Friday, July 14, 2017

Miracle Shrines in Northwestern India - JAI SHREE BABOSA

Rufin Jamey Saul’s dissertation, Gods for the Modern Era, offers a wealth of insights into the ways that neo-liberal economic conditions of the past twenty years have shaped Hindu religiosity in northeast Rajasthan and beyond.  Focusing on two very different major temples dedicated to local forms of the Hindu god Hanuman, each receiving over one million visitors per year, he examines why one (Mehndipur Balaji) has been the subject of numerous academic books and studies, whereas the other (Salasar Balaji) has been practically ignored until now. According to Saul, the answer is not only the different attitudes toward possession attributed to each of these extremely popular gods, but is also (and more importantly) rooted in the socio-economic dynamics of the patrons and religious officiants who orchestrate the business and infrastructure of each site.
Thankfully, Saul does not limit himself to any single theoretical lens. He approaches the topic with a solid understanding of South Asian religions and cultures, and mediates between a variety of theoretical explanations alongside letting his informants speak for themselves. The emphasis on economic factors shaping these new religious movements might have been reductive, where it not also a major explanation of numerous subjects themselves. Rural or urban, rich or poor, the subjects self-consciously sought, in the author’s words, “a fast-track to the good life” (p. xx) via the most successful deities, in a neo-liberal marketplace of miracles.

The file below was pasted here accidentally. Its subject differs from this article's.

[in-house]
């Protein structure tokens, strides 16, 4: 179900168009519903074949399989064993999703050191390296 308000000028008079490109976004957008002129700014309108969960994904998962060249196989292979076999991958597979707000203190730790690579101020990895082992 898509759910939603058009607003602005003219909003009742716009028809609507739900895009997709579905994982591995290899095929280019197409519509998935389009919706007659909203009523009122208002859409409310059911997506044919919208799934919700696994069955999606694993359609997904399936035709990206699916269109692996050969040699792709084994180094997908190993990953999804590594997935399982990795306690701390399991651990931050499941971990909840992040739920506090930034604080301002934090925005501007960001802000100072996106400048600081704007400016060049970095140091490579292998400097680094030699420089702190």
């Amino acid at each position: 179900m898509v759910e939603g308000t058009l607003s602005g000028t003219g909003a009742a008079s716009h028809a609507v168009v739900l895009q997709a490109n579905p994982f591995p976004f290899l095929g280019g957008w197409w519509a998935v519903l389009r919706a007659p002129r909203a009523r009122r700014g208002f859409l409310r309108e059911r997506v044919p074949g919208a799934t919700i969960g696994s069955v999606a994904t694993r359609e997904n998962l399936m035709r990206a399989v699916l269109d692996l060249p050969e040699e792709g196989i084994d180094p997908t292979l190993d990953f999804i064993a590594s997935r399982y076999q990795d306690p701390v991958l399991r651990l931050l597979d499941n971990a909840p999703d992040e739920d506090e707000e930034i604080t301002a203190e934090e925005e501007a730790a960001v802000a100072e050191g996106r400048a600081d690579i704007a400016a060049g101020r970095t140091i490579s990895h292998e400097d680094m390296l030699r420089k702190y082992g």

The first chapter introduces the major temples, social groups, and histories at play in the dissertation. India’s economic liberalism has led many to quickly rise to affluence, and just as many to struggle not to be left behind.  In the face of widespread corruption and other bureaucratic obstacles, many Indians (including Hindus, Jains, and Sikhs) have turned to Hanuman’s local form Balaji as a legitimate spiritual alternative to get things done.  In such a religious marketplace, the currency for obtaining the god’s favor is faith, which Saul, following Larry Witham, posits as a form of investment against future benefits. Responding to Michael Taussig’s work on capitalism as a degradation of pre-capitalist society, he argues that, “these Marwari-patronized gods are not just antidotes for the modern era; they are also creations of it” (p. 15). Saul theorizes that Salasar Balaji is both a moral index for the wealthy Marwaris who patronize the deity, and an inside connection for young Jat men who use pilgrimage on foot as an outlet for their career ambitions.